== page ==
The much-anticipated $900 billion COVID-19 relief bill that passed the US Congress on Monday received mixed reactions as Democrats argued the bill was weak and rushed, while a teachers union criticized its lack of funding.
President-elect Joe Biden applauded the relief package, but said the work is far from over.
“Starting in the new year, Congress will need to immediately get to work on support for our COVID-19 plan,” he wrote on Twitter, as he signaled for a more comprehensive bill to be adopted next year.
Biden’s plan to fight the novel coronavirus includes measures against public health issues and economic crisis, such as wider availability of free testing and more aid for small businesses, which could be achieved if Democrats take control of the Senate on Jan. 5 runoff election in the state of Georgia.
Democrats had to settle for much less in the recent stimulus package after top Democratic negotiator and House of Representatives Speaker Nancy Pelosi had insisted on a $2.2 trillion bill before the Nov. 3 presidential election and passed on Republicans’ $1.6 trillion offer.
Senator Bernie Sanders, who is known for his critical views against economic inequality, said Democrats could not get as much as they wanted in the negotiations, and wrote on Twitter: “… the average family of four will receive a direct payment of $2400. In this horrific crisis, we must fight for more relief.”
Alexandria Ocasio-Cortez, a progressive Democrat, said the bill was rushed and Congress needed time to read it that was over 5,000 pages.
“Members of Congress have not read this bill … This isn’t governance. It’s hostage-taking,” the second-term-elect congresswoman in the House wrote on Twitter.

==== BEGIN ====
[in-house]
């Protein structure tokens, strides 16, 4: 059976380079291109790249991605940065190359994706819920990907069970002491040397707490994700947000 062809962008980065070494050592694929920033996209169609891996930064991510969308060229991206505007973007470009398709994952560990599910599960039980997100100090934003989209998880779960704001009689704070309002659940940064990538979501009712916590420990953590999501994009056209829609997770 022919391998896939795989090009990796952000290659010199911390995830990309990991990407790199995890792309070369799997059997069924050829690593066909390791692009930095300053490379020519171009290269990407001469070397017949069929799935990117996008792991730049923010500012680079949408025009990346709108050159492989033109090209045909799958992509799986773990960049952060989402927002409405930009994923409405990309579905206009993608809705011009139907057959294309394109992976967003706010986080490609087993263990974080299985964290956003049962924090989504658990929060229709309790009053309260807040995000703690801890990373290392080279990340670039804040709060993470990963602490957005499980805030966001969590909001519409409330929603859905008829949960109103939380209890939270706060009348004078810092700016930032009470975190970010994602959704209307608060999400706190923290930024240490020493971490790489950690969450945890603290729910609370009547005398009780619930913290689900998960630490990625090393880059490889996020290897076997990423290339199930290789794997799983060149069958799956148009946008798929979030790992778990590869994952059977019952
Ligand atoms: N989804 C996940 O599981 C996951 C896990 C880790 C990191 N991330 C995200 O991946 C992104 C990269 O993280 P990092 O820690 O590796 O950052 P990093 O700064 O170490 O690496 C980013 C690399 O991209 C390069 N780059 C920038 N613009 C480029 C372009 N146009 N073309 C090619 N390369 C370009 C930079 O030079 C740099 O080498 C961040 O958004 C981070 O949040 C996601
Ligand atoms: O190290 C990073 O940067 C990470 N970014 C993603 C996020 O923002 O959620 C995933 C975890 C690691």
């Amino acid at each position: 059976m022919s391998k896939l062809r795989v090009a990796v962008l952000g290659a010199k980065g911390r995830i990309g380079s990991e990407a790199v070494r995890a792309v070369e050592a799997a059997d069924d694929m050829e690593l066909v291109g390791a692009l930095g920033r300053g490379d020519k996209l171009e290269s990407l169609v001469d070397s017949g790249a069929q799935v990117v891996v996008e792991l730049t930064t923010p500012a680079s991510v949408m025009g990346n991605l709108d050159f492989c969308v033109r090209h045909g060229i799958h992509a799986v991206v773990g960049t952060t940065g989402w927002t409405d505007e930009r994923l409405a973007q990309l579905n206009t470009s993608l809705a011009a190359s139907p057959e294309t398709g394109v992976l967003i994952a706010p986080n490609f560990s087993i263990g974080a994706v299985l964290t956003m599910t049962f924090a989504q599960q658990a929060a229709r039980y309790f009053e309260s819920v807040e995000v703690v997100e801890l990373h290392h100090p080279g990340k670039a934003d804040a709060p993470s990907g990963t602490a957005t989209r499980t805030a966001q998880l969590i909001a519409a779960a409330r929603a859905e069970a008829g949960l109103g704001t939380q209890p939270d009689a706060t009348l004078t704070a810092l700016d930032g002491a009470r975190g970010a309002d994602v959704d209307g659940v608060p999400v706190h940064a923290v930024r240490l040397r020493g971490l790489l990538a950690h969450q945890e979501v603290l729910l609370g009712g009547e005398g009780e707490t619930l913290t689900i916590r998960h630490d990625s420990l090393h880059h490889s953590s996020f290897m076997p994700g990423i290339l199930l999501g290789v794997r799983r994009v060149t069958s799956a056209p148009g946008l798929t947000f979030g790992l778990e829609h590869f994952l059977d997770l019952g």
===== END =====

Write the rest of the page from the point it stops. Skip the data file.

The stimulus package includes $54.3 billion for K-12 education, which is more than $13.2 billion in the CARES Act passed in March. Yet, thousands of teachers in the US still face layoff risk as Democrats withdrew their demand for direct aid to state and local governments from the bill.
“It arrives far too late for the students whose schools have desperately needed these resources for months. And it still falls drastically short of what these unprecedented times demand,” Becky Pringle, the president of the National Education Association, said in a statement.
The head of US’ largest teachers union stressed there is no funding in the package to help 16 million students who have no means for home schooling such as internet access or devices.
The National Retail Federation (NRF), the nation’s largest retail trade association, on the other hand, welcomed the bill, saying retailers are encouraged by the package that will keep the economy open and moving.
“The additional stimulus and extension of expired relief measures will help protect families, support health care providers and sustain small and independent businesses,” NRF President and CEO Matthew Shay said in a statement.
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